What happens to a leading Marxist writer after he gets a MacArthur genius grant, a Getty Fellowship, and his new book hits number one on the nonfiction bestseller list? If the writer is Mike Davis and the book is Ecology of Fear, what happens is that the New York Times news pages, The Economist, the LA Times and a variety of other publications large and small take tremendous interest in opponents who zero in on a few errors in the footnotes, manufacture other mistakes and denounce the book as “fiction” and the author as a “fraud.”
The book got many strong reviews, from the New York Times Book Review to Business Week, which called it “compelling” and “persuasive” [see also John Leonard, “California Screaming,” October 5, 1998]. But the attacks, which began in October, have been vicious. On its front page, the LA Times quoted critics who described Davis’s book as “self-promoting, city-trashing rot”; the New York Times quoted critics who declared, “There’s something pathological” about the way Davis has “twisted the facts”; and the normally staid Economist quoted a columnist calling Davis’s work “fake, phoney, made-up, crackpot, bullshit.” Salon, the on-line magazine, has published three attacks on Davis; New Times LA, a free weekly, has published four; Suck, the Webzine of Wired magazine, has published two; and it’s not over yet.
Beginning with his first book on LA, City of Quartz (1990), Davis has been a passionate historian and analyst of the underside of a city built on PR and mythologized from its inception as a kind of dreamwork in the desert. Although it was widely praised, City of Quartz never made the bestseller list and never aroused much criticism. But now that Ecology of Fear has spent seventeen weeks on that list, the voices of the LA establishment, whose policies Davis has excoriated for years (sometimes in the pages of The Nation) are striking back–with a vengeance. At heart, it’s a battle over who gets to define Los Angeles: the downtown boosters and their journalistic friends, deeply invested in selling the city as a sunny paradise, or Davis, who argues that developers have placed the city at risk of social and environmental disaster, a disaster “as avoidable, as unnatural, as the beating of Rodney King and the ensuing explosion in the streets.” Davis’s critics are not out to refute his arguments; instead, they seek to destroy him.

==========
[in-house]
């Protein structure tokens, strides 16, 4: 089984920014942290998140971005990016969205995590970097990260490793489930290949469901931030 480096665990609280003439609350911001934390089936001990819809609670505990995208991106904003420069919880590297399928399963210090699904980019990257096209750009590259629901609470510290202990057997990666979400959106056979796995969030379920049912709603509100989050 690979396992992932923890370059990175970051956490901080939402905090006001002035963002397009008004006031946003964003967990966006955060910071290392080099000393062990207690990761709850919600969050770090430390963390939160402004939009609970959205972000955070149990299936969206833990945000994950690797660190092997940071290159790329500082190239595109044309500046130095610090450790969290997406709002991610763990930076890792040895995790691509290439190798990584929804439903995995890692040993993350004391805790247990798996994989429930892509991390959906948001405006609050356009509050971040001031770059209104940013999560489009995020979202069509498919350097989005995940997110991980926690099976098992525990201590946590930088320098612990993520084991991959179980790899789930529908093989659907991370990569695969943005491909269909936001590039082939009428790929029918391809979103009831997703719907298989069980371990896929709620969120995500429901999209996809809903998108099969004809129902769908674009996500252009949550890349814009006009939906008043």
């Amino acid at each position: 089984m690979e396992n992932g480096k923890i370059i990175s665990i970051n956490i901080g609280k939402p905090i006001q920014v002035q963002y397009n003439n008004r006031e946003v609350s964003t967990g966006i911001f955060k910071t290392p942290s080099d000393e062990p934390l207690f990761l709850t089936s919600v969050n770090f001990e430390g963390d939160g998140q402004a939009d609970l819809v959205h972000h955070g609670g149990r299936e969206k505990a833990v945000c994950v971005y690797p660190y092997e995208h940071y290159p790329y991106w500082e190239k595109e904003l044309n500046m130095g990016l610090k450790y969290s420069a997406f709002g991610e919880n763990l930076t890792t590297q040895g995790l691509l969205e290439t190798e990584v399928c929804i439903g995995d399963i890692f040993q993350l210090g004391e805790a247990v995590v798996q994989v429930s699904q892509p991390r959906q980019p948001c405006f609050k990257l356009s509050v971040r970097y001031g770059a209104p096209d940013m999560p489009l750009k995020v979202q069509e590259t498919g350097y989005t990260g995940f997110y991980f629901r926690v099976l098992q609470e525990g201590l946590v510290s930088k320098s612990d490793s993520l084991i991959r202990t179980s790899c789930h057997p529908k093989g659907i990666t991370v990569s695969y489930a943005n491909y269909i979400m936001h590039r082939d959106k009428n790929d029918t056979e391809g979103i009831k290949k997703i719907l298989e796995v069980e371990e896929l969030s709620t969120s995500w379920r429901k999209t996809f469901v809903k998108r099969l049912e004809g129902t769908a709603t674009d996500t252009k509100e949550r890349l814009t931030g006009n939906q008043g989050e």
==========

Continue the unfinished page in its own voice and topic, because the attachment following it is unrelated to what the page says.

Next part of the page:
The attacks began in a small throwaway weekly in Los Angeles, the Downtown News, which published an article by former development executive David Friedman reporting on the work of one Brady Westwater, who had set up a twenty-two-page Web site claiming to document factual errors in Davis’s book. The Web site and associated e-mail to journalists provided the starting point for virtually all of Davis’s critics. Westwater opens his manifesto with a critique of the biographical information on the back of Ecology of Fear, which says Davis was “born in Los Angeles” when in fact he was born in Fontana. Fontana is an industrial suburb about twelve miles east of the county line and is generally considered to be part of greater LA. Davis has hardly kept his birthplace a secret, devoting the final chapter of City of Quartz to Fontana’s socioeconomic decline since his birth. For Westwater, though, the flap copy is “much like the Stalinist era creation of non-persons,” transforming Fontana into a “non-place.” To “claim he is a native son with specific firsthand knowledge of LA,” Westwater concludes, “is…well, fraud.” Anywhere else, such a denunciation would be dismissed as loony, but Westwater’s “fraud” charge has been repeated over and over, even providing the headline for The Economist‘s story.